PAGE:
Editor's note: Polly Crawford was a reporter and associate editor of The Peninsula Clarion from 1985-1988, when she wrote "Perils of Polly." She also has written a series of "Peril" columns about Australia, Asia, and Central America. Her perils continue in Argentina and Chile.
If we thought yesterday was the penguin day, this day was 100 times better. Cabo Dos Bahias is definitely the place to go to see penguins in Argentina.
Glad to leave the crowds of Playa Union, we drove along pavement for about 250 km until the gravel turnoff to Cabo Dos Bahias. This was the motherlode! Thousands and thousands of penguins in and out of their burrows all across acres and acres of scrubland, braying, hugging, waddling, swimming, with a large herd of guanacos keeping them company.
Now we understood why their nickname was the "[filtered word]" penguins. They truly did sound like donkeys. They would point their heads straight into the air and out of their beaks came the sound of a donkey.
The preserve had built a boardwalk through the entire colony, and while it did keep the humans from walking among the burrows, it didn't keep the penguins from walking on the boardwalk. I bent down to say hi to one of them and he snapped at me. So much for penguin friendship. I guess I didn't look enough like a penguin for him.
It was a wonderful place to just stand and watch and listen to penguin behavior. We watched them fight with each other, hug each other, and caress their babies, which were still in gray feathers but about two-thirds the size of the adult. We watched how agile they were in water, swimming like little black bullets through the clear ocean, and how cute and clumsy they were on land. Yet we watched them hike up steep hills and cliffs and marveled at their endurance. Why would they choose to dig their burrows so far from the ocean? It seemed like a lot of work to us.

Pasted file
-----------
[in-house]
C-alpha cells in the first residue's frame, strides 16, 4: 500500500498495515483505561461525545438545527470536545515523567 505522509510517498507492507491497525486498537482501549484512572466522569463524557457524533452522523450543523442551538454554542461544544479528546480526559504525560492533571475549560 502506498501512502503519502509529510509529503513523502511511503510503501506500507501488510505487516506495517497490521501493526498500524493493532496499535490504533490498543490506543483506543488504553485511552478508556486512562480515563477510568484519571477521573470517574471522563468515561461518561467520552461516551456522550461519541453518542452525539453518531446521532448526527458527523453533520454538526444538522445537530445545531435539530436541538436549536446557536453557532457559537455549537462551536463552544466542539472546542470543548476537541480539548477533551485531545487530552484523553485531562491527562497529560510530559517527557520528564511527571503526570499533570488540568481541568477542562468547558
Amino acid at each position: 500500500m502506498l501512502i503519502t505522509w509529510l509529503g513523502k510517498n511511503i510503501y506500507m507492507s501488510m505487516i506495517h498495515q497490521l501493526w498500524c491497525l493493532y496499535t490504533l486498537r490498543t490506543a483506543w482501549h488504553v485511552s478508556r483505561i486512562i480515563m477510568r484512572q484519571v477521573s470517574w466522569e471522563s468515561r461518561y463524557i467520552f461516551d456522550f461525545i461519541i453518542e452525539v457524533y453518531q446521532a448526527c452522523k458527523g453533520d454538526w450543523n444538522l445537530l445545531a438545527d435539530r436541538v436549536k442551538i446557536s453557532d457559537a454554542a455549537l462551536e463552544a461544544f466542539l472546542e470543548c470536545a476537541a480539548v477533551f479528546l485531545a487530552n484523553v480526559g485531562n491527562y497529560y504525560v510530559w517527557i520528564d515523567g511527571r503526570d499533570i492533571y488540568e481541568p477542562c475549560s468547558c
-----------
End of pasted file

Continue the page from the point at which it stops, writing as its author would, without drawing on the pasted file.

It was hard for us to tear ourselves away from the colony, but we finally did, and embarked on a 100-km drive down a terrible washboard gravel road to Bahia Bustamante, where the van's owner said we'd probably be able to camp, and where there'd be another penguin colony.
It turns out Bahia Bustamante is a private estancia (ranch) only for pre-registered guests. Camping was not allowed. Penguins were only visible through a pre-arranged boat tour. We hung around there almost an hour to get that information. By now it was 4 p.m. and we were looking at another 40 km of gravel and 200 km of pavement before we'd be able to find any place to camp. We shook our heads in disgust and headed out.
Our supposed campground guide showed several campgrounds in Comodoro Rivadavia, but to be sure, we stopped at a store and asked. They nodded, and instead of listening for directions, I had them draw a map. When we got to the first turn off, there was a campground sign! Yea! Then another, and another. But suddenly the signs stopped. We backtracked. We circled. We found what might have been a campground, but it was more like a specialized camp, and it had some kind of soccer activity in it. Miscommunication once again.
I turned to Lonely Planet. This guide was much more reliable. The only campground it showed was in the posh, oil-rich, ocean-front town of Rada Tilly. We were hopeful. It was Sunday night, and maybe the crowds had left,
We hit it right. We found a nice campground with space. By now it was around 9 p.m. and I was hungry. We found restaurants, but they were either extremely expensive or not serving anything, even though they seemed to be open. We never did figure this one out.
We went back to our camp and ate jelly sandwiches and hard boiled eggs. In fact, most of the trip we resigned ourselves to having cold cereal in the morning, eating out somewhere in the mid-afternoon, and having hardboiled eggs for dinner. Two-thirds of the way through the trip, in Chile, we found a jar of peanut butter and added that to our evening meal.
The next day was easy: mostly paved road to Monte Leon National Park for the night.
It was a good day: A short hike to more penguins where we had to vacate before 7:30 to avoid puma encounters, and a beautiful, mostly deserted campground on a wide sandy beach with a tidal range that reminded me of Cook Inlet. The water was about as cold, too.
It felt so good to set up the tent, relax, not worry about noise, people, bugs, heat...nothing. We slept well.
We were going to need that time of refreshing, for the next day was going to prove to be close to a nightmare.
Check next week's Recreation page for the next installment of Polly's perils.